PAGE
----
Patient receives 10,000th book

Published 10:21 pm Tuesday, September 14, 2010

Canryn Boykin reads through a book she received recently at Pediatric Adolescent Medicine along with her parents, Curtis and Danielle, as well as Dr. Patricia Robinson and site coordinator Tomeka Smiley.--Laura Fenton photo

Camryn Boykin is laughing and smiling not because she had received a lollipop during her doctor’s visit but because the 15-month-old Boykin was eagerly flipping through her brand new book given to her by her doctor at Pediatric Adolescent Medicine.

This is a “special” book received by Boykin because she is receiving the 10,000th book given by Pediatric Adolescent Medicine’s Reach Out and Read Program. Reach Out and Read is a national nonprofit program that began in 1989 in what is now Boston Medical Center as an effort by doctors, nurses and educators to instill an early interest in reading.

Since then it has spread to more than 4,000 private practices throughout the 50 states, Puerto Rico and Guam. More than 20 million books have been distributed nationwide through the Reach Out and Read sites.

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The Reach Out and Read program focuses on children ages six months to five years. Doctors give brand new age appropriate books at checkups along with literacy advice. Boykin has received a book during her regularly scheduled visits at her pediatrician’s office since she was six months old as a part of the program. It has been scientifically proven from studies that parents who get books and literacy advice from their doctors are up to four times more likely to read to their children, read to them more often, and provide more books in their homes. These children would enter school ready to learn with the vocabulary and communication skills that would increase their chances for academic success.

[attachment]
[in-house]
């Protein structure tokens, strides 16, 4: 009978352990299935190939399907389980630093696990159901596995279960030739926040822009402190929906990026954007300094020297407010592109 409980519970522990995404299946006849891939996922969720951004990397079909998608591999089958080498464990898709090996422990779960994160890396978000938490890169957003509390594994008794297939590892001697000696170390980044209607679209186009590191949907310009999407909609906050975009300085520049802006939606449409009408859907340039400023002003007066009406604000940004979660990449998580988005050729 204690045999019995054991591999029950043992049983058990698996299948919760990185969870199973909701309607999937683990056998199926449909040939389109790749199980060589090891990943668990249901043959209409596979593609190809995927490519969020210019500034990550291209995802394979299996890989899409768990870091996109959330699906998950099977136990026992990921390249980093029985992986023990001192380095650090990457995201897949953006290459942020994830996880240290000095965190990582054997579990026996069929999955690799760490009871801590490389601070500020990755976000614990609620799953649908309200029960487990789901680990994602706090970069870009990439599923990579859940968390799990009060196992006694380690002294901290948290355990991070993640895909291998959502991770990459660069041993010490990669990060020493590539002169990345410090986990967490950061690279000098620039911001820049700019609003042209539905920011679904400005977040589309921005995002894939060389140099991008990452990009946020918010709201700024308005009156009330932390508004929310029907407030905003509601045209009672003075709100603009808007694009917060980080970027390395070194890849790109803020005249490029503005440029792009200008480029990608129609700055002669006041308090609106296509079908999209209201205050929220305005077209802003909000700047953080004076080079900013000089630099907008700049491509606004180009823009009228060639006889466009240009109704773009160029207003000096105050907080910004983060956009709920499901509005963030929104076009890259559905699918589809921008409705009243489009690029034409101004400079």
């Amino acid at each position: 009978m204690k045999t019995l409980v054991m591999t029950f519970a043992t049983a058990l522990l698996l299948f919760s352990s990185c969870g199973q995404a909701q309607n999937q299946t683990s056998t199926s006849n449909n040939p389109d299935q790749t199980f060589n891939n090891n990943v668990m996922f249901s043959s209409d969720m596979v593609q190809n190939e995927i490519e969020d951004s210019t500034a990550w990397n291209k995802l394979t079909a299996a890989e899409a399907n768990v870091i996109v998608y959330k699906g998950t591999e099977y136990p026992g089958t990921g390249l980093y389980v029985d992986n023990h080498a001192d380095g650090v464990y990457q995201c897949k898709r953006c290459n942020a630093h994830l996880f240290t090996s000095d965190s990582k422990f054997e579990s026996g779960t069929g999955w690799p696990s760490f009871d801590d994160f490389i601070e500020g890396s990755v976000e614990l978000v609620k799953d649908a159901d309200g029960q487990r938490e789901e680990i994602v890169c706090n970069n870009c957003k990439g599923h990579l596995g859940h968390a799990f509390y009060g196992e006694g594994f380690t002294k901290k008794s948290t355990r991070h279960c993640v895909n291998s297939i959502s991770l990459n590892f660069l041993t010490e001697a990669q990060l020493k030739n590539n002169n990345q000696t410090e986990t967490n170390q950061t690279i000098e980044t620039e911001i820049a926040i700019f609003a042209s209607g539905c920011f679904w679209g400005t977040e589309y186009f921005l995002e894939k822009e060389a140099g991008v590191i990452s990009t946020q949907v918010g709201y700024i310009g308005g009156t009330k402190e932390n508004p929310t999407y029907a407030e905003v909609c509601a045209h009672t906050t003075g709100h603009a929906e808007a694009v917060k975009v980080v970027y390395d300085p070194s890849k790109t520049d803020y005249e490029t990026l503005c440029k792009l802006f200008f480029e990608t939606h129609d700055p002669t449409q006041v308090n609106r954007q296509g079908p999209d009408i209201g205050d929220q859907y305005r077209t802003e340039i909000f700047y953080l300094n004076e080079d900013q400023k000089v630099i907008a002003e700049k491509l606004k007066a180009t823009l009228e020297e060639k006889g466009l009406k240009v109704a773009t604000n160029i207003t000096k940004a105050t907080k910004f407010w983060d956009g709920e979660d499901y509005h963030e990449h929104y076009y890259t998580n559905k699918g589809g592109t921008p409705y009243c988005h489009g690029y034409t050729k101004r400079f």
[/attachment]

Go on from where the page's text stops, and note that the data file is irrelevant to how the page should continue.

Dr. Patricia Robinson and her staff at Pediatric Adolescent Medicine have participated since 2008.

“We were thrilled to become the 47th site for the Reach Out and Read program in Alabama and the first pediatric office in Selma” said Robinson. “Sharing books and advocating early childhood reading have become as routine in our practice as immunizations.”

The program has not only directly benefited the children but also the parents. In addition to the literacy advice, the parents are given information regarding the public library, children’s programs, parental reading lists and adult literacy programs. The parents along with community volunteers have the opportunity to read out loud in Robinson’s waiting room.

Although the program targets children up to five years, Robinson also continues to encourage her young elementary and high school patients to have fun reading. Some of Robinson’s activities include discussing her patients’ favorite books with them, giving out reading list and this summer her office had a reading challenge for all age groups. She also sponsored a book club session for students who were part of the Selma city summer reading program. The most popular book discussed during one of the book club meetings was “The Secret Life of Bees.”

“Giving out over 10,000 books is an achievement,” said Tomeka Smiley, site coordinator. “We are proud that we are helping so many children grow up with books and with a love of reading but we must continue to strive to increase our efforts. In addition we are always looking for reading volunteers, books, donations and partner organizations.”